Last week when I got the call that my grandmother had passed away, as much as I had prepared for that moment, it still kind of me threw me off.  I haven’t actually seen my Beppe in 3 years now, and I didn’t grow up having her close by- we lived in Taber, and my grandparents lived in Surrey, BC, so we were not super close.

But, still – she was my last grandparent, and even as believers knowing that death does not have the victory, it does still bring such finality.  And it causes us to think back, to remember, to reflect.

All of the grandkids were asked if they wanted to say a few things at Beppe’s funeral – to share memories of her, and so I got to speak along with two of my other cousins.  As I thought about what I wanted to share, it was a little difficult – my Beppe didn’t always see eye-to-eye on things, in fact, we didn’t always get along.  She was a tough lady, and not always easy.  But, the longer I thought, the more happy memories I was able to come up with.

This is what I shared at Beppe’s funeral – just a little glimpse of who she was, and the legacy that she left.

Growing up on the other side of the mountains meant that while we didn’t get to see Pake & Beppe on a regular basis, we got them for a week at a time.  Looking back, I remember the first sign of a visit from Pake & Beppe was brown bread – Beppe wouldn’t eat anything else.  It was the only time we had brown bread in the house.  J  When that blue car came down the driveway, there was a lot of excitement – we loved to see them.

While we knew they were coming for a visit, Beppe never spent a lot of time sitting and visiting.  She was always busy with something, helping Mom out, darning socks – oh, I always hated that she darned our socks.  Mom would save them for her, and Beppe did a great job.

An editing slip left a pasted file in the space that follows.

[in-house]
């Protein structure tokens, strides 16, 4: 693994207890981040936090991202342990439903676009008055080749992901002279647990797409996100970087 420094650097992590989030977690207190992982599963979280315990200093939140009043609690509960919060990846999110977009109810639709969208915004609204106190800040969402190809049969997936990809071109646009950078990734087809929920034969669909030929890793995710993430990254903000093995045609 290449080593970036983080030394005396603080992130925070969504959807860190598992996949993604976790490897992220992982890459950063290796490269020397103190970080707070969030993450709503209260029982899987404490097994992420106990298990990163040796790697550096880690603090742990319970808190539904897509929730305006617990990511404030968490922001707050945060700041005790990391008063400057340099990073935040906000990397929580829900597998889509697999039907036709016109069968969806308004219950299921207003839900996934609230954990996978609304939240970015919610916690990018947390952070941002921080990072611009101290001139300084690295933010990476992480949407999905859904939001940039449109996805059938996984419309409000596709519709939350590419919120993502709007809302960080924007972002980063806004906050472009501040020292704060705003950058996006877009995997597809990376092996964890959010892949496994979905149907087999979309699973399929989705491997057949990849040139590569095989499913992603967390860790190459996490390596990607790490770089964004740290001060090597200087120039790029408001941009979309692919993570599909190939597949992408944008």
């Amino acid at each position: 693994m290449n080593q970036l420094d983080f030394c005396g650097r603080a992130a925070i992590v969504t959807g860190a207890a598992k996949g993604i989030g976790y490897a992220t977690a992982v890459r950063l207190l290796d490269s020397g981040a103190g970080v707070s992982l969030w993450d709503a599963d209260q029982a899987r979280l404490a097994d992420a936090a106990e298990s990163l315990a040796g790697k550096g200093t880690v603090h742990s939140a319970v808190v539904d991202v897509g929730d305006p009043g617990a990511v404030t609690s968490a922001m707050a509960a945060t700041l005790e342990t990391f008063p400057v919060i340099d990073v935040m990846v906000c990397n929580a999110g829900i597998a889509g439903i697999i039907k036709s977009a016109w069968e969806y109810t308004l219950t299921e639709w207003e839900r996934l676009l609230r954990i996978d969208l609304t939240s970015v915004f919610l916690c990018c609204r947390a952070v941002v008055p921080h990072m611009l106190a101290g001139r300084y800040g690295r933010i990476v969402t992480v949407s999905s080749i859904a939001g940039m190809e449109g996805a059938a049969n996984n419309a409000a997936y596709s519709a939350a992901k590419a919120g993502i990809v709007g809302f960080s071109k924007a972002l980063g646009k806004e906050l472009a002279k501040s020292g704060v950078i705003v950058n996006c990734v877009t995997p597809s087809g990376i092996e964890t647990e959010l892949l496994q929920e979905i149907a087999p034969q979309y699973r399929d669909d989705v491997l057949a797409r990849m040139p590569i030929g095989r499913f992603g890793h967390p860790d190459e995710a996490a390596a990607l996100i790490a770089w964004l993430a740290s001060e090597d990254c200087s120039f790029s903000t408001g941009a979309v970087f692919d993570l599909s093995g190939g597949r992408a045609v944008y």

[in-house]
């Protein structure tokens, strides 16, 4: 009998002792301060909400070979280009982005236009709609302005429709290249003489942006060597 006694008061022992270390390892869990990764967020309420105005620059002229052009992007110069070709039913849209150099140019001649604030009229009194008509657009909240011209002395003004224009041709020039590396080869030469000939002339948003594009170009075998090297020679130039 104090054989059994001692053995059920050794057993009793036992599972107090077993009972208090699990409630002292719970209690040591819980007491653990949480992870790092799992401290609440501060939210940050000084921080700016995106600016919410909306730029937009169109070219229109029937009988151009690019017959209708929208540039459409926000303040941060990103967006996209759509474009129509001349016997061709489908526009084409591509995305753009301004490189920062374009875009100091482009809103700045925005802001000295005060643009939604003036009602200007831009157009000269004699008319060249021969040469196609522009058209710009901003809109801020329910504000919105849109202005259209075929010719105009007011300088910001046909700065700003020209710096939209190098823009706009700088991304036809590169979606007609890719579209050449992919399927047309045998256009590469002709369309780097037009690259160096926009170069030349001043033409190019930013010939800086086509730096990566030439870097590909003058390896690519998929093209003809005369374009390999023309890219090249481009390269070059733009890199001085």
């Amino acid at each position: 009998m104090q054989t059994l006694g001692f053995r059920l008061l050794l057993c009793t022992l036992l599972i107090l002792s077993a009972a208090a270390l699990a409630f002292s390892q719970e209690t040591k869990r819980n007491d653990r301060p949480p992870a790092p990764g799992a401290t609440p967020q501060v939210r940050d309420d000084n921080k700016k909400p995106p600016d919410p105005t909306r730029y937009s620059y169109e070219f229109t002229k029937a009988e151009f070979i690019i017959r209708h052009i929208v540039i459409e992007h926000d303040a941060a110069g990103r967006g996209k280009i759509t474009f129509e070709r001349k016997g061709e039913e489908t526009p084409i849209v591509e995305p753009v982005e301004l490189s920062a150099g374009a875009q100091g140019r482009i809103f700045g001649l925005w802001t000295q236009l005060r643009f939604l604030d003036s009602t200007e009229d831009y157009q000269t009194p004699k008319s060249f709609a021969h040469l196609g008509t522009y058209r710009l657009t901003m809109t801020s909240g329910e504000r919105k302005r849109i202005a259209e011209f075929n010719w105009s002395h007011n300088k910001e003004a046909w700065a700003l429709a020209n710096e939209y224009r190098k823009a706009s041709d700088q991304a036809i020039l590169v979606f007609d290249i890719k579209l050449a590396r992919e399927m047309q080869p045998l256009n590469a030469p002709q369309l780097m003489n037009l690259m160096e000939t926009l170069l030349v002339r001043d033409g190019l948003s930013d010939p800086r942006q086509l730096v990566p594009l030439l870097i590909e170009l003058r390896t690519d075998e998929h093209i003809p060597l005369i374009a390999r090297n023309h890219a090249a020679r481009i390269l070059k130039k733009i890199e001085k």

The times that we would drive west to go see Pake & Beppe, we got to stay in the unit, which was fantastic.  I loved the unit – Beppe always had it all ready, and you could feel the welcome.  There would be bread by the toaster – it was brown, mind you – dutch cheese in the fridge, and mouscus in the cupboard. 

Beppe loved a good story, and she made it so enjoyable to tell her one.  It was Linda who mentioned how Beppe would follow the story along with “ja, ja, ja” and then an especially long “jaaaa” if it was a really good part.  And if it was funny, no one laughed like Beppe.  Oh, could she laugh!  She would keep going until she cried.

Beppe was always very literal – ask her how she was feeling, and the answer was always “with my hands”.  Made me laugh the last time I saw Beppe, and without thinking asked how she was feeling – true to form, the answer was “with my hands.” 

Beppe knew what she wanted, and she wasn’t afraid to tell you.  And there was no point in arguing – you weren’t going to win.  J

While Beppe was never one to just sit and relax, if you did find Beppe sitting at the table on her own, you knew her Bible was open in front of her, a notebook beside it as she spent time in the Word.  No one knew the Bible like Beppe.  As time went on, and Beppe wasn’t able to come to Taber anymore, we needed to come here in order to see her, and every time we walked in the house, through that sliding door into the kitchen, there was Beppe, at the kitchen table, Bible open on the table, cup of hot water beside her. 

Beppe’s greatest wish for everyone, and especially her family, was that they know Jesus.  While she wasn’t very politically correct about it, and honestly could be a little harsh sometimes, her deepest desire was to share the gospel of salvation with everyone.

My Beppe was one of the strongest women I’ve ever known – she was a rock – and I stand here today, proud to be one of many strong Wind women who have come behind her.  I pray that while we all have learned from Beppe’s strength, that more than that, we as her grandkids and great-grandkids will follow in her footsteps of walking with the Lord and spreading the good news of Christ. 
Beppe was tough as nails, but she had that sparkle in her eye.  While she wasn’t a soft, mushy grandma, there was no doubt that she loved us.  There’s no one like her, and she will be missed.  Love you, Beppe…